New ‘Celebrity Big Brother’ entertains but players ultimately fall short

Photos of Shannon Elizabeth, Ross Mathews, and Marissa Jaret Winokur by Cliff Lipson for CBS

Photos of Shannon Elizabeth, Ross Mathews, and Marissa Jaret Winokur by Cliff Lipson for CBS

Exciting first season hopefully paves the way for future success

By Lauren Kelly, Graphics Manager


The very exciting and very short first season of Celebrity Big Brother US concluded February 25 after lasting only 26 days. The 11 celebrities competing included singers, actors, athletes, and reality TV personalities, some more currently recognizable than others, but all there to play the game. The celebrities made alliances, backstabbed, and competed much harder than most players have the in last few seasons of regular BBUS.

There were a few stand-out players, along with a few disappointments. American Pie actress and BB superfan Shannon Elizabeth was both. She built up an alliance and won the first two competitions, including a Spelling Search veto win where she spelled the longest word in the history of the competition: “responsibilities.” Of course, this put a huge target on her and eventually got her sent out the door—something she is sadly still very bitter about, if recent interviews are anything to go by.

Another stand-out, but largely more positive, was Ross Mathews. Known as Ross the Intern during his time on The Tonight Show With Jay Leno, he was also a judge on RuPaul’s Drag Race in 2015. He came into the house planning to play Andy Herren’s (BB15 winner) game, gaining trust from everyone in the house, gathering information, and moving between alliances when necessary—a strategy he largely succeeded in using. His closest ally was Marissa Jaret Winokur (Hairspray!), and the two worked together the entire game.

Some pleasant surprises were the fast friends and allies Brandi Glanville (Real Housewives of Beverly Hills) and Ariadna Gutiérrez (Runner Up for Miss Universe 2015). They made a strong final four with Mathews and Winokur and were the ones to come up with the plan to take out Elizabeth, a previous ally. They also brought the entertainment. Glanville, known for drinking and speaking her mind, did just that, resulting in some solid drama and big slipups. Gutiérrez was sweet but calculated, and knew that it was only a game, so she felt comfortable making the big, necessary moves. Their friendship was charming and their gameplay impressive for two non-fans of the show.

The two big disappointments of the season were Keshia Knight Pulliam (The Cosby Show actress) and Metta World Peace (retired NBA player). Both chose to quit the show by asking their housemates to put them on the block and vote them out of the house, rendering two live evictions completely anticlimactic. The only positives are that World Peace brought plenty of entertainment with his spacey attitude and general lack of understanding of Big Brother, and Knight Pulliam gifted us with her eviction plea of “My breast milk is continuing to deplete.”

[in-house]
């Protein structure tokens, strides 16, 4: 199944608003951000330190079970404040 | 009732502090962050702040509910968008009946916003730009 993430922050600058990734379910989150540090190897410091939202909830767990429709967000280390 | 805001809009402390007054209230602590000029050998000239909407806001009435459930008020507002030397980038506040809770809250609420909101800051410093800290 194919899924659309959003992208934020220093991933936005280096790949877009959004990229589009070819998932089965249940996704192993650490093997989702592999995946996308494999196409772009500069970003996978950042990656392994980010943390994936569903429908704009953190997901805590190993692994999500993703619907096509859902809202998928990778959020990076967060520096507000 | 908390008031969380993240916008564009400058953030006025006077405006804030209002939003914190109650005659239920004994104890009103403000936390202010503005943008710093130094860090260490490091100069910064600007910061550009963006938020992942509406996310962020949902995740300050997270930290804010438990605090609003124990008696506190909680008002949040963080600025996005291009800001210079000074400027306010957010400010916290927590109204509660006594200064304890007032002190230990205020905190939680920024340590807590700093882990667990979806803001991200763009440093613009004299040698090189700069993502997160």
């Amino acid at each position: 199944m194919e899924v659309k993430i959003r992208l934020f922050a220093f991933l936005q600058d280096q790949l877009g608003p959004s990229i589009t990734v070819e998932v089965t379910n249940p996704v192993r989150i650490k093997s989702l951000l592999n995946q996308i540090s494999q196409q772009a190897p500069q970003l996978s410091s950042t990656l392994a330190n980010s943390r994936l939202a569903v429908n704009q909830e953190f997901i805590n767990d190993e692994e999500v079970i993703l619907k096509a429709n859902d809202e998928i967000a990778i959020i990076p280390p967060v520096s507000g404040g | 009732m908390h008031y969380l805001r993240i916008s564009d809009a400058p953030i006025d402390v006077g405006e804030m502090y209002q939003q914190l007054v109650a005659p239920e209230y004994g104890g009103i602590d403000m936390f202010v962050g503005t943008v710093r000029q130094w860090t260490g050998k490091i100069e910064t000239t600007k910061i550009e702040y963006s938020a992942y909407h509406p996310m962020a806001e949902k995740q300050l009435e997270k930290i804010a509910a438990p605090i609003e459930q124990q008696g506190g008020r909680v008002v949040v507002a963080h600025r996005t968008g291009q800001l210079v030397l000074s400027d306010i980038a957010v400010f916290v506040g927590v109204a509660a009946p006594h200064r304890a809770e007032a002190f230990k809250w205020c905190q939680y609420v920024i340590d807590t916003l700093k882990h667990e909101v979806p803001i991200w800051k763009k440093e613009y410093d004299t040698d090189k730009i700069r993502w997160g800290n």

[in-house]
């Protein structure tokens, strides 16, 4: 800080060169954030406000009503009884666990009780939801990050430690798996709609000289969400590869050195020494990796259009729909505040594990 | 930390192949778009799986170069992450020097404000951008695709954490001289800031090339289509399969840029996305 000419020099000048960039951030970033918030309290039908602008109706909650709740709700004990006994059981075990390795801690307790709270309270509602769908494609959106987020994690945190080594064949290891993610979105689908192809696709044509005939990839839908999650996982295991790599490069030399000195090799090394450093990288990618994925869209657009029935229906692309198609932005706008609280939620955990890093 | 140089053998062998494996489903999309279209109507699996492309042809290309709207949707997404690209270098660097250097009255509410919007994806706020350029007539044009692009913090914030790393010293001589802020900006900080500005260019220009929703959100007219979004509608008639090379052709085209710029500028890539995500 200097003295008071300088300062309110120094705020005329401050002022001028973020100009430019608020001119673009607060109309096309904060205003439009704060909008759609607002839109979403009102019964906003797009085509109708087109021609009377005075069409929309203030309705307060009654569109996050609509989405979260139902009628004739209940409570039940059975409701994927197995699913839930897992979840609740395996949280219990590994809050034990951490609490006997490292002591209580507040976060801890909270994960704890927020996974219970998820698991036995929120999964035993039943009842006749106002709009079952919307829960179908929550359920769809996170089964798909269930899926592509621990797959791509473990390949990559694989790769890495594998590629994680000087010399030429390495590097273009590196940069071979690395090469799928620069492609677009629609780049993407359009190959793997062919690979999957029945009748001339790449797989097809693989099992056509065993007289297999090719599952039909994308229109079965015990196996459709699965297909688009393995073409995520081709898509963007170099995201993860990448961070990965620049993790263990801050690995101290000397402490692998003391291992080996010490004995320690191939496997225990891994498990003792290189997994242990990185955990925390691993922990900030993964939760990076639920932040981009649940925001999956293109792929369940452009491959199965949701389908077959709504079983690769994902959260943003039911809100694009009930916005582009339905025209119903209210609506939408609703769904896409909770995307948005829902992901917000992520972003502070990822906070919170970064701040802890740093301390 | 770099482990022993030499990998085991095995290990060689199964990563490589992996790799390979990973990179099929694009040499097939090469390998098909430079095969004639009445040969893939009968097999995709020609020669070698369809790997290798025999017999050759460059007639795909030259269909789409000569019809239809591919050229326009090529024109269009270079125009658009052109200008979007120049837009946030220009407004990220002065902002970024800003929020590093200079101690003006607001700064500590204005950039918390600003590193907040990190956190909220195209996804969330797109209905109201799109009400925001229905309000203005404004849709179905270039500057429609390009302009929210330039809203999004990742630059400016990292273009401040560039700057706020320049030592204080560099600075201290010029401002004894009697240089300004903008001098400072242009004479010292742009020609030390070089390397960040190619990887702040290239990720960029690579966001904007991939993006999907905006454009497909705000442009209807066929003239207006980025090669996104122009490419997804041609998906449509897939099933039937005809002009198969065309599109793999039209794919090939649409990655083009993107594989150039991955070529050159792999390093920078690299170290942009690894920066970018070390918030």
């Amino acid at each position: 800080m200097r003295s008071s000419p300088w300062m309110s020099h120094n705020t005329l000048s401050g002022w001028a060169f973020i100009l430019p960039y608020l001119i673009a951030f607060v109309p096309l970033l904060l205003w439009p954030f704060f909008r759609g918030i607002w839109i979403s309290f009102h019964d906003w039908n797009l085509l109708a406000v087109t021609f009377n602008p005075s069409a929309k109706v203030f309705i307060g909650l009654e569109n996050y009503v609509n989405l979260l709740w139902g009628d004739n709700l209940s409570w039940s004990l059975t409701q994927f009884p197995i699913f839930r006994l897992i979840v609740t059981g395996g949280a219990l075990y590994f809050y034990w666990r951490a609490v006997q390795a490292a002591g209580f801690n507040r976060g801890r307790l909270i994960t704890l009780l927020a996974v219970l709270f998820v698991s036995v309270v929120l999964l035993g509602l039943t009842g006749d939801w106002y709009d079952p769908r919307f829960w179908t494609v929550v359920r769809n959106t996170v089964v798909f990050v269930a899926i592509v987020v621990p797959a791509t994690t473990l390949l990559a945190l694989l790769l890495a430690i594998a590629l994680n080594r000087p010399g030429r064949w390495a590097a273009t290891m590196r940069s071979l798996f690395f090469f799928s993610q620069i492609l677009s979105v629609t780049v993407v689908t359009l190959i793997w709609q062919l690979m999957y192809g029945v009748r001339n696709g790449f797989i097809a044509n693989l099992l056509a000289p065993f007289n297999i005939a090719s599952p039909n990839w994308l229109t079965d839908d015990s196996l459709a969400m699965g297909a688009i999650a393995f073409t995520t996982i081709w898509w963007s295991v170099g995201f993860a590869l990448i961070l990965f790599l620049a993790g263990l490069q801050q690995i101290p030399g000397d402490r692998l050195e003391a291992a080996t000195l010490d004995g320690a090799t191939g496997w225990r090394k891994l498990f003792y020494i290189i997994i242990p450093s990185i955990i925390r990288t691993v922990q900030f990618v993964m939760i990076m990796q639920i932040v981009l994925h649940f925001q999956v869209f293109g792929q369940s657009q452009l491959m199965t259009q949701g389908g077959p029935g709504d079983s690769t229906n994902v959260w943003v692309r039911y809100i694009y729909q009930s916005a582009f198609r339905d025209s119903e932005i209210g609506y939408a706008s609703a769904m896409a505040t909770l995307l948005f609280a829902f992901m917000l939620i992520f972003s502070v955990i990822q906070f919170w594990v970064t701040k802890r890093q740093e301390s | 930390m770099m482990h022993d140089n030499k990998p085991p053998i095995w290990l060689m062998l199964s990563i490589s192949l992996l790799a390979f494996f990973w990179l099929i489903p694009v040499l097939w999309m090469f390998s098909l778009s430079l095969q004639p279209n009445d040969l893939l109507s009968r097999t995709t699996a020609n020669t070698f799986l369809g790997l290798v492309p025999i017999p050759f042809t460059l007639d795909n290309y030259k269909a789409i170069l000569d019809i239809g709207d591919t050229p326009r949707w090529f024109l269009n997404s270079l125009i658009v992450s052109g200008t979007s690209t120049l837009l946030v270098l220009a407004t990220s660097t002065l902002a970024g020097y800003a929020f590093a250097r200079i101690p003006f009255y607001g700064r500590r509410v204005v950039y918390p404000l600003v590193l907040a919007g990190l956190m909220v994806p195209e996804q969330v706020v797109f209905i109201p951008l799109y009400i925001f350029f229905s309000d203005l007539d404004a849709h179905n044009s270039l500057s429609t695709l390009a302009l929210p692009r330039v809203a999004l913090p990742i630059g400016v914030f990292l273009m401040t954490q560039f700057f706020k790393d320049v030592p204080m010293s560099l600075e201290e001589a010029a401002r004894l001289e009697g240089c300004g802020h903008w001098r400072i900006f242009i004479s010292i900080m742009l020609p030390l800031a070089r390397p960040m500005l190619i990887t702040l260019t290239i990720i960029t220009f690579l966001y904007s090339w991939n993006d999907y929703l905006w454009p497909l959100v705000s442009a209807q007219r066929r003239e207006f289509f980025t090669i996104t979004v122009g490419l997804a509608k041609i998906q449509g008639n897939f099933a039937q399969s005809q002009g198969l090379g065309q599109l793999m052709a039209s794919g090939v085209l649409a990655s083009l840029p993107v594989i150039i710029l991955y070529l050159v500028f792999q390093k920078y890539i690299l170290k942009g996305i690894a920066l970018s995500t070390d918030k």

Of course, who can forget about Omarosa Manigault? The Apprentice villain and ex-White House staffer played an impressive game for someone with her reputation. Omarosa was a delight, stirring up drama by painting targets on others through lies, manipulation, and one large wink during a nomination ceremony. She played hard and made an ally of anyone who would work with her, keeping herself safe as often as she could with deals. Every episode also featured her dishing on some aspect of politics, most famously when she sadly told Mathews that “[America] will not be okay.”

But what’s a game show without a winner? The finale was a rushed two hours that started with five houseguests: Omarosa, Mathews, Gutiérrez, Winokur, and Mark McGrath (lead singer of Sugar Ray). Omarosa was eliminated first, and a final Head of Household competition was held that gave the last HoH an immense amount of power: They would eliminate two houseguests on the spot and choose the person who would come with them to the final two. In a shocking twist, as she had not yet won a competition at that point, Winokur took it and chose Mathews to bring to the finale. This felt like the nail in her coffin until it became clear just how bitter the ex-houseguests who formed the jury were. Seemingly influenced by Elizabeth’s attitude towards Mathews for planning her eliminations and going on a shared desire to have the more “honest player” win the game, the jury awarded Winokur the victory with a vote of 6–3.

We leave CBB after a sad ending to a mostly-great season. There are definitely some takeaways going forward. First, the much older age range seemed to result in better gameplay, as there were only two players in their twenties, while six were in their forties. In fact, at 45, Winokur is now the oldest houseguest to ever win Big Brother. Next, something will need to be done to avoid having houseguests who want to quit. This could be cured by sending eliminatees to a jury house like a normal season, instead of letting them return home. Sequestering them would also solve the bitterness brought on by houseguests being able to watch the show from home and see all the behind the scenes backstabbing that lead to their evictions.

Whether they fix this or not, I’m looking forward to next year’s CBB. But for now, we have Big Brother Canada starting March 7. You know you want to watch.


The Other Press

The Other Press, Douglas College's student newspaper since 1976. Articles, insight and updates from the New West and Coquitlam campuses.

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